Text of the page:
Note that doesn't mean that copyright infringement is ok... just that it's often not worth the inconvenience of doing anything about it unless it's actually demonstrably harmful.


What I don't understand is why there's then a problem with asking people to bring their original rules rather than copies.

I've met players who preferred to not take the original book to tournaments or other gaming events because they had previous books stolen at similar events. The bigger thing though is that when your army requires rules taken from multiple hardcover books, carrying them around and flicking through them when required is just a pain. I can totally understand people just copying the parts of the books they actually need.

For me, the ideal would honestly be players not having to bring their own rules in the first place, unless they feel they will need them. If you're playing in tournaments, it's on you to learn the relevant rules, and ideally the TO should have access to all of the rules in the case of disputes.


It's worth keeping in mind as well that it's not actually as big an issue for most as it may seem from reading a multiple page argument about it. It's easy to see an extended discussion and assume that it's something people are significantly invested in, as opposed to just the current topic that has captured their interest on a forum intended for that very purpose.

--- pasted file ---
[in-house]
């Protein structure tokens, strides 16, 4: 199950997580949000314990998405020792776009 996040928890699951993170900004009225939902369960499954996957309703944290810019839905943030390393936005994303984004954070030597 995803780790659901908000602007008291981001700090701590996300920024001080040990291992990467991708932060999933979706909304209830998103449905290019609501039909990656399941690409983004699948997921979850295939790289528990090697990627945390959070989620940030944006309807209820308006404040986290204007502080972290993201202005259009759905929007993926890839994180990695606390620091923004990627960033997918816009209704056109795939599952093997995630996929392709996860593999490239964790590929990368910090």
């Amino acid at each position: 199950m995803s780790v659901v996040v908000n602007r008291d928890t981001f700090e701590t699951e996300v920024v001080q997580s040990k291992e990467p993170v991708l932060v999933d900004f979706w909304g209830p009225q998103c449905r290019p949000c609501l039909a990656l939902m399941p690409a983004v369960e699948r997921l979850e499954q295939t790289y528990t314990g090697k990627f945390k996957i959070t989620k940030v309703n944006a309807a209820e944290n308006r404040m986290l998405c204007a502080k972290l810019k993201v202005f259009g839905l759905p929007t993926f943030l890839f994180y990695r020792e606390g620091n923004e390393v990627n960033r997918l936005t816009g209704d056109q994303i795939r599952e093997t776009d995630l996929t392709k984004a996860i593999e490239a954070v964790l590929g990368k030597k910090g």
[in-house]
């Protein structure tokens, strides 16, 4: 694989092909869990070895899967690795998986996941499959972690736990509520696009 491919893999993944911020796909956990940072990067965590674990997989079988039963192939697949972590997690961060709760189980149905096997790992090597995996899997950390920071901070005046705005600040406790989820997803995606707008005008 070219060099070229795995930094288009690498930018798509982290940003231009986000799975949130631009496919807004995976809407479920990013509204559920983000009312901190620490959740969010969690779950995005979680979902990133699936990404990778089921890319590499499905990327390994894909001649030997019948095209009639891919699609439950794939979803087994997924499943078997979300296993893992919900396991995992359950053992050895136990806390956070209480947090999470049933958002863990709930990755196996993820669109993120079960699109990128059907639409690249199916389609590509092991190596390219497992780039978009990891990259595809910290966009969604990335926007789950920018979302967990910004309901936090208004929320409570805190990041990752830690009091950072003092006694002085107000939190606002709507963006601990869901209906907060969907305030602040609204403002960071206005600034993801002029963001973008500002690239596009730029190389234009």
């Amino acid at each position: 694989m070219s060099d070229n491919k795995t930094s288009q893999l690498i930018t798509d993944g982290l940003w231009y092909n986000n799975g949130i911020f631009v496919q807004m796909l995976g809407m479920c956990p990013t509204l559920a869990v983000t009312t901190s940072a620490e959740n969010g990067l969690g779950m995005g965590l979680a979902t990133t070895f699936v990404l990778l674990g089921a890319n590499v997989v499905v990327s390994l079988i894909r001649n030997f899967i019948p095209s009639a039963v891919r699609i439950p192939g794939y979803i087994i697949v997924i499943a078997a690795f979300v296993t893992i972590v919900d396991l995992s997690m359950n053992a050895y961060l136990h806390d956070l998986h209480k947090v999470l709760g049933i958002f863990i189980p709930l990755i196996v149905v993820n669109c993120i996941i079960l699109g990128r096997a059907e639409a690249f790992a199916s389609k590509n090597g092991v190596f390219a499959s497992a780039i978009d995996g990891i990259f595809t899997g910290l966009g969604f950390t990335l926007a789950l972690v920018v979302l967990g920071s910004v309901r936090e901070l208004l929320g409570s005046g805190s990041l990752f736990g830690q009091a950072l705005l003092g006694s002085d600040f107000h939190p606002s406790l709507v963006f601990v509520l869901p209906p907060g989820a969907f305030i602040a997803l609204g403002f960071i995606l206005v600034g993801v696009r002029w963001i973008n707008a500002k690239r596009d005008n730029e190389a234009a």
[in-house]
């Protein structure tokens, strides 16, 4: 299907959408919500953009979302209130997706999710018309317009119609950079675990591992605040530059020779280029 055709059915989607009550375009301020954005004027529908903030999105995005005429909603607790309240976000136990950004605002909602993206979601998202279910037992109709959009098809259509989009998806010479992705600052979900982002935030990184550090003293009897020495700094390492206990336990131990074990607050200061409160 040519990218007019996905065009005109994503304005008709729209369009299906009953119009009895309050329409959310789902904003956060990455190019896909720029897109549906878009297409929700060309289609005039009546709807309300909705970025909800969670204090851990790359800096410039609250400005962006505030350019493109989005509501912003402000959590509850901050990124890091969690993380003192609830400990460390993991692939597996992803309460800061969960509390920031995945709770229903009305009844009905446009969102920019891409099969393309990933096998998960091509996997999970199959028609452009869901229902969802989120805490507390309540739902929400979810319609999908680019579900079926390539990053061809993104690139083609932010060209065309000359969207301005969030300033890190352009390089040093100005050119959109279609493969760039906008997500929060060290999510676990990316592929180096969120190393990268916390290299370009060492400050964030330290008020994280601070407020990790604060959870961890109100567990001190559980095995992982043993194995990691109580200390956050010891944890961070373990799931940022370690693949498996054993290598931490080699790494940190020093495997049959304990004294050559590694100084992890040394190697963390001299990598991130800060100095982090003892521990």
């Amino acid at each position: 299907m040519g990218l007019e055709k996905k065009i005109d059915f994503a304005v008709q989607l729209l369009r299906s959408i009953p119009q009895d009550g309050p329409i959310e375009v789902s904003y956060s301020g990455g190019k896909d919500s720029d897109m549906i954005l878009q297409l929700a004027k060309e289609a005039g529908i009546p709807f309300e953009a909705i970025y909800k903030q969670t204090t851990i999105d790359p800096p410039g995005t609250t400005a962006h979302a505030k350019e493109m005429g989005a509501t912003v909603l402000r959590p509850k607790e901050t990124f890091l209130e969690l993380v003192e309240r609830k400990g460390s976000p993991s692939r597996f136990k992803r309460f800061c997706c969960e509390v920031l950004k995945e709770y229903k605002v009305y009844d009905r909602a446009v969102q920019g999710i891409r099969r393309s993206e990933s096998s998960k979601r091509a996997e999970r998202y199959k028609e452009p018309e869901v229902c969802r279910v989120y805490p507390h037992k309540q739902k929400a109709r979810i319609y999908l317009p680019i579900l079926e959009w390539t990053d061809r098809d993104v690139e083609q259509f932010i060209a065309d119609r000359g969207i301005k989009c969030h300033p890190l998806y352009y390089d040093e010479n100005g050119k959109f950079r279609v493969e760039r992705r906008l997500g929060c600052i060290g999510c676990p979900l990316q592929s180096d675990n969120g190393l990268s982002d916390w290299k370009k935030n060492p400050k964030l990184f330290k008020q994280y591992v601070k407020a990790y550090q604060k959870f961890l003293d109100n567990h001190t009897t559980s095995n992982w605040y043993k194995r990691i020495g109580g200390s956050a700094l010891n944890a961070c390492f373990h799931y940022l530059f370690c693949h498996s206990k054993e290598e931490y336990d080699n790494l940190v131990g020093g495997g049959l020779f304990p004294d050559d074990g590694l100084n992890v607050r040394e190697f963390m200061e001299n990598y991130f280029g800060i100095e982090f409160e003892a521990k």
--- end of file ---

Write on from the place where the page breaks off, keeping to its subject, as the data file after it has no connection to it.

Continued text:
Made in it
Gargantuan Gargant




Italy

 insaniak wrote:

I've met players who preferred to not take the original book to tournaments or other gaming events because they had previous books stolen at similar events.


I prefer not to take original books anywhere because they're something more to carry and even with the best precautions the books show signs of being used if you handle them too often, and I hate it. My books never leave my place and I use them only for home gaming . It's much easier and time saving if all the rules are condensed in 10-20 pages. I also underline rules/statements that I constantly forget where they are in the codex but I would never do that to an original book.

Several people that I know do the exact same thing. But I'm not talking about events events or tournaments, just random games at stores or other players' homes.

This message was edited 1 time. Last update was at 2021/04/09 11:59:33


Orks 7000
Space Wolves 4000
 
   
Made in us
Master of the Hunt





Philadelphia

Yes - years ago before people had smartphones regularly

This message was edited 1 time. Last update was at 2021/04/09 13:00:21


   
Made in us
Longtime Dakkanaut